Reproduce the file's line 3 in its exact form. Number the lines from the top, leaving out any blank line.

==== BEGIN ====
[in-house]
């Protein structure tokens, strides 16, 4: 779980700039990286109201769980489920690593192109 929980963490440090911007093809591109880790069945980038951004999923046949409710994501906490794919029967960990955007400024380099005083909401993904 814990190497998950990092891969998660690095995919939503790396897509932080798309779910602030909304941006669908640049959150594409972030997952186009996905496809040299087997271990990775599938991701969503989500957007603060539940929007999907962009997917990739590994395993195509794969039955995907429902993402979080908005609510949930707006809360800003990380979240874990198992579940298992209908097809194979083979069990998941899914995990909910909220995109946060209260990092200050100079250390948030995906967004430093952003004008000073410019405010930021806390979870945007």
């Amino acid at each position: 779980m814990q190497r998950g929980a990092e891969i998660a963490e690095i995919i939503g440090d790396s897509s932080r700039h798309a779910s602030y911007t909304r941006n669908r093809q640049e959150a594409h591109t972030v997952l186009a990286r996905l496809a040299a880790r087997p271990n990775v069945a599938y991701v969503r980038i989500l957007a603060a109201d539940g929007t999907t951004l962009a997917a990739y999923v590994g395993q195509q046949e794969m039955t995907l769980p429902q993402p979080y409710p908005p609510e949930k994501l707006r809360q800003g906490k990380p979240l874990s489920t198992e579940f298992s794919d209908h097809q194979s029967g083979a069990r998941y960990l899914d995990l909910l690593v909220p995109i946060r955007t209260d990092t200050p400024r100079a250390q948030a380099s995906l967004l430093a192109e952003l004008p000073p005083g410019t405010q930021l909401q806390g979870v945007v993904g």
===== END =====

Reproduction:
């Amino acid at each position: 779980m814990q190497r998950g929980a990092e891969i998660a963490e690095i995919i939503g440090d790396s897509s932080r700039h798309a779910s602030y911007t909304r941006n669908r093809q640049e959150a594409h591109t972030v997952l186009a990286r996905l496809a040299a880790r087997p271990n990775v069945a599938y991701v969503r980038i989500l957007a603060a109201d539940g929007t999907t951004l962009a997917a990739y999923v590994g395993q195509q046949e794969m039955t995907l769980p429902q993402p979080y409710p908005p609510e949930k994501l707006r809360q800003g906490k990380p979240l874990s489920t198992e579940f298992s794919d209908h097809q194979s029967g083979a069990r998941y960990l899914d995990l909910l690593v909220p995109i946060r955007t209260d990092t200050p400024r100079a250390q948030a380099s995906l967004l430093a192109e952003l004008p000073p005083g410019t405010q930021l909401q806390g979870v945007v993904g």